#3
      Thanks for your feedback Sar.

      That's what I was kind of debating on - where the horse will stay. I live in a subdivision, unfortunately I have to board. Do you think that would make things mucky in the contract? I would definitely prefer him to stay where he is until he's paid for, then I don't have to worry about taking him back in the middle of the night if the lease is defaulted...

      I would love to see your contract if you would be so kind to PM it to me.

      Comment


      • #4
        I am leasing a horse right now and the horse is also for sale. The contract is pretty standard: I pay a monthly fee to lease the horse for x number of months (3 in this case). If at the end of the lease I wish to buy the horse I may apply 100% of the lease payments to the purchase of the horse, but the possibility of doing so disappears after the last day of the lease, and we would need a new lease to renew the lease, and I don't think it's in anyone's best interest to do another lease, as the owner wants to sell. I may scrape together the purchase price, or I may say "thanks, it was a great 3 months!" Clear for all parties.

        And yes, insurance (med and mort) is imperative for all involved.

        Comment


        • #5
          Suggest doing it as a month to month lease at that 400 figure...payment each month due by the first. Horse stays where it is-they pay insurance, vet, farrier etc. That compensates you for having it off the market, has a quick out time if they default and requires them to get serious about selling.

          Alternatively, you could lease it for 1 year at 2k (or 3k for the option to buy clause)....but that could collapse and either dump it back on you when youy are not ready or lead to all sorts of complications month to month prevents because either side can terminate with 30 days notice.

          I just wonder why they don't buy the horse now??? If they cannot afford it until they sell theirs? How can they carry 2 at the boarding barn and routine expenses from vet and farrier for both?

          I'd prefer to limit my exposure to disaster and avoid complications by going month to month with that money applied to the purchase price oif they go through with the purchase-and 400 a month is a fair lease price for a decent horse if they don't.
          When opportunity knocks it's wearing overalls and looks like work.

          The horse world. Two people. Three opinions.

          Comment


          • #6
            It's certainly one of those it depends situations.

            I remember someone who did a lease to own and wasn't coming up with the monthly payments. There were a lot of tears when the owner showed up with a trailer and took the horse back.

            Certainly it's preferable if the horse is on your own property. If it's not, they would need to either keep it where it is, or you would need a contract that specifies consequences if payments are missed.

            Also the horse would need to be fully insured.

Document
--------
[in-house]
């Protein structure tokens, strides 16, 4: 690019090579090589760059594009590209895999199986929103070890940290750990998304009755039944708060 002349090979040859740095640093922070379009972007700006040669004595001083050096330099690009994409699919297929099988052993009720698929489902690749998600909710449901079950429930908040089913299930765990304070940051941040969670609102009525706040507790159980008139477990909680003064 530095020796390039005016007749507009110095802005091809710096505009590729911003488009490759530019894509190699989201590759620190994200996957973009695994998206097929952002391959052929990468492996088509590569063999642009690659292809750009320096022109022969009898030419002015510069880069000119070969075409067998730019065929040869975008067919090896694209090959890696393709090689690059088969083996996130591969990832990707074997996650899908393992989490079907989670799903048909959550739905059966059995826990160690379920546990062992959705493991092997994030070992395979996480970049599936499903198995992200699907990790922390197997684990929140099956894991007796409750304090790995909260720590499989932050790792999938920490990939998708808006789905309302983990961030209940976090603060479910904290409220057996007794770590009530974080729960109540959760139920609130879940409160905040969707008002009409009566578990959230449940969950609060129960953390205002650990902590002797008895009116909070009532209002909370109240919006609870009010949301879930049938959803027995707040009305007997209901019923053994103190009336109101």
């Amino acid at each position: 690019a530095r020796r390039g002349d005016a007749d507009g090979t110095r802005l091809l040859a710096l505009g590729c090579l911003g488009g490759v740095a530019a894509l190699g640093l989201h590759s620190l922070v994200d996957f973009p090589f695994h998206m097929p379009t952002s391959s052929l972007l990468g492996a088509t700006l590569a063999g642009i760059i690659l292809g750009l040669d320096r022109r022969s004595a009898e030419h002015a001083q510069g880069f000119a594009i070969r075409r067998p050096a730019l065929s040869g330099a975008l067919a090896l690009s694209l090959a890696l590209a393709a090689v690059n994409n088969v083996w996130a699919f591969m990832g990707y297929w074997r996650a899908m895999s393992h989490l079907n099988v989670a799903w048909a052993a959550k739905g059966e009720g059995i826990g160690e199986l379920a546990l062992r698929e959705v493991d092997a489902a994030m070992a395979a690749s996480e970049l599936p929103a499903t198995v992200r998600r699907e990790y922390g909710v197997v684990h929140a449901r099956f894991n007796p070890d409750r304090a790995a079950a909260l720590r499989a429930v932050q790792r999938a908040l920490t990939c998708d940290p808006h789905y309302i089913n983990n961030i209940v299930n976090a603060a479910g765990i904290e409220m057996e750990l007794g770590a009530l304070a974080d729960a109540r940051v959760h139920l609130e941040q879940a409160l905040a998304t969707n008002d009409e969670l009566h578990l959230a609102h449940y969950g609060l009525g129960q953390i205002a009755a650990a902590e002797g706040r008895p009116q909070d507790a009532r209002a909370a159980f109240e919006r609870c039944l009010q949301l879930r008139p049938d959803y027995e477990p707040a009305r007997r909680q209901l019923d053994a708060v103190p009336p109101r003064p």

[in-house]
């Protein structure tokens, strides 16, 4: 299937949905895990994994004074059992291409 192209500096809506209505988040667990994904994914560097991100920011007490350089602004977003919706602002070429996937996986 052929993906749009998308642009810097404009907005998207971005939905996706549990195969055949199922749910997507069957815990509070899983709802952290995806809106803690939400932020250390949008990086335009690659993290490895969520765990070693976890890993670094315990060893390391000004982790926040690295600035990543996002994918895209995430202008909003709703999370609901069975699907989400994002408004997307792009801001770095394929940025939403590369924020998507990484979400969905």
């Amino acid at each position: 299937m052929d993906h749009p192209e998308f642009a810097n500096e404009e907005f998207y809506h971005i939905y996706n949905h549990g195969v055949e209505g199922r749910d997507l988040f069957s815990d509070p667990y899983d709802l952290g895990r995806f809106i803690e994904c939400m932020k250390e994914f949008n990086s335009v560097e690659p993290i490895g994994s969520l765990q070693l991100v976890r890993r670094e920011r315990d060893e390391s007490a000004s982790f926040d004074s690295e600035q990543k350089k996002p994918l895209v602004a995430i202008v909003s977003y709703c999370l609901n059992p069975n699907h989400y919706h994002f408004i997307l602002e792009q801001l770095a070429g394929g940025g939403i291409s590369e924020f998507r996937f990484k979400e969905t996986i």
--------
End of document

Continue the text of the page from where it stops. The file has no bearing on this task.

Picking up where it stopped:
Not an ideal situation but it could work if you felt confident that the person would give the horse an ideal home.
            Equine Ink - My soapbox for equestrian writings & reviews.
            EquestrianHow2 - Operating instructions for your horse.

            Comment

            • Original Poster

              #7
              F8, they said they didn't want to buy until their horse sold. I'm not sure if they board or if they have a place of their own, I haven't asked yet.

              In this case they live 3 hours from me. It wouldn't really be feasible for the horse to be kept at my boarding barn. I totally understand why it is smart to keep him in my care until he's paid for in full, but I'm not sure I want to lose an otherwise perfect home over that.

              Comment


              • #8
                Originally posted by trainer a View Post
                F8, they said they didn't want to buy until their horse sold. I'm not sure if they board or if they have a place of their own, I haven't asked yet.

                In this case they live 3 hours from me. It wouldn't really be feasible for the horse to be kept at my boarding barn. I totally understand why it is smart to keep him in my care until he's paid for in full, but I'm not sure I want to lose an otherwise perfect home over that.
                major med and mort would be a requirement if you horse left the property. and possibly a vet check before the lease started, so if she sent the horse back not in the condition the horse left in.... you could prove it. kinda a you break it you buy it clause.

                Comment


                • #9
                  A friend told me that her barn did this and I thought it was kinda cool. If your barn does like lesson sessions (x amount of weeks per session), you could probably do this.

                  This barn that my friend went to leased horses per session, and during that session it was 450 a month, and the kids had 3 days other than their lesson to ride, had to take care of any "care" that the horse needed during those days, and paid for farrier. Now, after the session was up, the rider could either renew the lease for the next session, or (with proper evidence and comments from trainer) they could lease another horse to better suit their needs, or they could stop leasing all together. There were many kids in the program that didnt lease, so it wasn't just a "you have to lease to ride" kinda thing, but the kids that did lease got farther in their riding and overall learned basic care for horses.
                  Evy and Me

                  Comment

                  Working...
                  X